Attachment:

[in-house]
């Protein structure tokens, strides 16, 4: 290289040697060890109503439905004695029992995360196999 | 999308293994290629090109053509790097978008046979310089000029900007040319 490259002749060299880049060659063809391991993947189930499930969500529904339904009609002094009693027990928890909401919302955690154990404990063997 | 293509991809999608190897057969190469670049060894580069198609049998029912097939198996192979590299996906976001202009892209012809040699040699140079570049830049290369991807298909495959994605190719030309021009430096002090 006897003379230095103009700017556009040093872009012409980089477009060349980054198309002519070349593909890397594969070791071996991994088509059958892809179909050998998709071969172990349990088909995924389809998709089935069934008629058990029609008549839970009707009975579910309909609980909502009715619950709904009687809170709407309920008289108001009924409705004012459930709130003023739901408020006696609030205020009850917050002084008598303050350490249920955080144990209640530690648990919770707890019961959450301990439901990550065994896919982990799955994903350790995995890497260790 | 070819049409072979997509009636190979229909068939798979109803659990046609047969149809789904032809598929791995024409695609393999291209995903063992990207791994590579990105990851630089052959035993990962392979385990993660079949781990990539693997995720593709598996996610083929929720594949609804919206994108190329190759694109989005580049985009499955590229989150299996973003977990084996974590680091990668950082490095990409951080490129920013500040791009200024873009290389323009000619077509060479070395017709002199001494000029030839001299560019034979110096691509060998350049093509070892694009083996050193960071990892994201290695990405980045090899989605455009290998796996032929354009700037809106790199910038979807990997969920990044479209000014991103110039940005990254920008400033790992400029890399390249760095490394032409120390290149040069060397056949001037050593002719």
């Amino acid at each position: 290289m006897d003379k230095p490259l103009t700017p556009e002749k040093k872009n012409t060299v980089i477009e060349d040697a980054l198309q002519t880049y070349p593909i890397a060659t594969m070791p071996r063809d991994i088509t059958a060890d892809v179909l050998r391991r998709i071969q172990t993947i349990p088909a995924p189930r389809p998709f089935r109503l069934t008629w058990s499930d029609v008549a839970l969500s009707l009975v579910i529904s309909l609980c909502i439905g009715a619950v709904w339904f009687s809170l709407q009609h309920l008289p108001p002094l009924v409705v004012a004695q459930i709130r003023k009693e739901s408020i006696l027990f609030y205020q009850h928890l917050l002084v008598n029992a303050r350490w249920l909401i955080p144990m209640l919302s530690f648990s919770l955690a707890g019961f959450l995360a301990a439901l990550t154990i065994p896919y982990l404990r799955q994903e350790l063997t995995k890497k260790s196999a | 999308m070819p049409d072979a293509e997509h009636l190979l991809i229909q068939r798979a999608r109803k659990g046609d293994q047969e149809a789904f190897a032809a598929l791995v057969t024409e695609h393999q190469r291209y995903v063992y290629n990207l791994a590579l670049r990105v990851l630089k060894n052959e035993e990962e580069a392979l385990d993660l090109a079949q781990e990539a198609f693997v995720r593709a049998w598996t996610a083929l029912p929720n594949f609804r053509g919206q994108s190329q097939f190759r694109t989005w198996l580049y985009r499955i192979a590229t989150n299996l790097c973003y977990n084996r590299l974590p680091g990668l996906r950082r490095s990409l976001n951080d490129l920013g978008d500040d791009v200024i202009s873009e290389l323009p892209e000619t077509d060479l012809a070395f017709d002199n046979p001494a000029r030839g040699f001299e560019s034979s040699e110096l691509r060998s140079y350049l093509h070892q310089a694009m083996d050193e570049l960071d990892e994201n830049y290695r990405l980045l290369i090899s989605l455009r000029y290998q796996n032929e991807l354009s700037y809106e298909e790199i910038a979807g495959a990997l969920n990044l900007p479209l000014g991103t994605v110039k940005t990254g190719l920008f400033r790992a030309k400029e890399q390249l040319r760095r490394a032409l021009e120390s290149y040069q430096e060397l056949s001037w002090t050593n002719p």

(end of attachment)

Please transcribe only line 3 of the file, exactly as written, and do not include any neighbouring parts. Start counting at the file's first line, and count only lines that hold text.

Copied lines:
């Amino acid at each position: 290289m006897d003379k230095p490259l103009t700017p556009e002749k040093k872009n012409t060299v980089i477009e060349d040697a980054l198309q002519t880049y070349p593909i890397a060659t594969m070791p071996r063809d991994i088509t059958a060890d892809v179909l050998r391991r998709i071969q172990t993947i349990p088909a995924p189930r389809p998709f089935r109503l069934t008629w058990s499930d029609v008549a839970l969500s009707l009975v579910i529904s309909l609980c909502i439905g009715a619950v709904w339904f009687s809170l709407q009609h309920l008289p108001p002094l009924v409705v004012a004695q459930i709130r003023k009693e739901s408020i006696l027990f609030y205020q009850h928890l917050l002084v008598n029992a303050r350490w249920l909401i955080p144990m209640l919302s530690f648990s919770l955690a707890g019961f959450l995360a301990a439901l990550t154990i065994p896919y982990l404990r799955q994903e350790l063997t995995k890497k260790s196999a | 999308m070819p049409d072979a293509e997509h009636l190979l991809i229909q068939r798979a999608r109803k659990g046609d293994q047969e149809a789904f190897a032809a598929l791995v057969t024409e695609h393999q190469r291209y995903v063992y290629n990207l791994a590579l670049r990105v990851l630089k060894n052959e035993e990962e580069a392979l385990d993660l090109a079949q781990e990539a198609f693997v995720r593709a049998w598996t996610a083929l029912p929720n594949f609804r053509g919206q994108s190329q097939f190759r694109t989005w198996l580049y985009r499955i192979a590229t989150n299996l790097c973003y977990n084996r590299l974590p680091g990668l996906r950082r490095s990409l976001n951080d490129l920013g978008d500040d791009v200024i202009s873009e290389l323009p892209e000619t077509d060479l012809a070395f017709d002199n046979p001494a000029r030839g040699f001299e560019s034979s040699e110096l691509r060998s140079y350049l093509h070892q310089a694009m083996d050193e570049l960071d990892e994201n830049y290695r990405l980045l290369i090899s989605l455009r000029y290998q796996n032929e991807l354009s700037y809106e298909e790199i910038a979807g495959a990997l969920n990044l900007p479209l000014g991103t994605v110039k940005t990254g190719l920008f400033r790992a030309k400029e890399q390249l040319r760095r490394a032409l021009e120390s290149y040069q430096e060397l056949s001037w002090t050593n002719p």